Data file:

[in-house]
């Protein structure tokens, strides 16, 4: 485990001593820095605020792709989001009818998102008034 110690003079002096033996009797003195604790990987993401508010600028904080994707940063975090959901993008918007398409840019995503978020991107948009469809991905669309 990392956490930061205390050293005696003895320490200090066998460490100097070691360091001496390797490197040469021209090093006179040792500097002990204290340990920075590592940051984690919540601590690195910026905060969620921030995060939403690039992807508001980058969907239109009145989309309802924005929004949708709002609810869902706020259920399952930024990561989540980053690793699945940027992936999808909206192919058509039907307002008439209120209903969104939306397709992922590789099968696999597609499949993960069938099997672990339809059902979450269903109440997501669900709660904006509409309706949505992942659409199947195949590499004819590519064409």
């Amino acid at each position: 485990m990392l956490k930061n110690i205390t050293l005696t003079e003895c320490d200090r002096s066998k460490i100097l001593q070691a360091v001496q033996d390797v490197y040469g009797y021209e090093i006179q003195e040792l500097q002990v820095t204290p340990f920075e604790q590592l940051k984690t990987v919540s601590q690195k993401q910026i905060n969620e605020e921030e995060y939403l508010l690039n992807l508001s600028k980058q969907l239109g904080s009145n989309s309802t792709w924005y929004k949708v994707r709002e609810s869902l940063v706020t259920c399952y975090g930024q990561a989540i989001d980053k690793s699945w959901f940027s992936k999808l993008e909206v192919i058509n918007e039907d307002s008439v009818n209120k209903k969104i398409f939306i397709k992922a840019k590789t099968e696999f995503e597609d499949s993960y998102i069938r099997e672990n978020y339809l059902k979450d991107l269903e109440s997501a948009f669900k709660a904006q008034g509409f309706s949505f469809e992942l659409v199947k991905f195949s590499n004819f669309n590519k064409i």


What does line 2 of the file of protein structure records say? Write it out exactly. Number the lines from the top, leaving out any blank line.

């Protein structure tokens, strides 16, 4: 485990001593820095605020792709989001009818998102008034 110690003079002096033996009797003195604790990987993401508010600028904080994707940063975090959901993008918007398409840019995503978020991107948009469809991905669309 990392956490930061205390050293005696003895320490200090066998460490100097070691360091001496390797490197040469021209090093006179040792500097002990204290340990920075590592940051984690919540601590690195910026905060969620921030995060939403690039992807508001980058969907239109009145989309309802924005929004949708709002609810869902706020259920399952930024990561989540980053690793699945940027992936999808909206192919058509039907307002008439209120209903969104939306397709992922590789099968696999597609499949993960069938099997672990339809059902979450269903109440997501669900709660904006509409309706949505992942659409199947195949590499004819590519064409």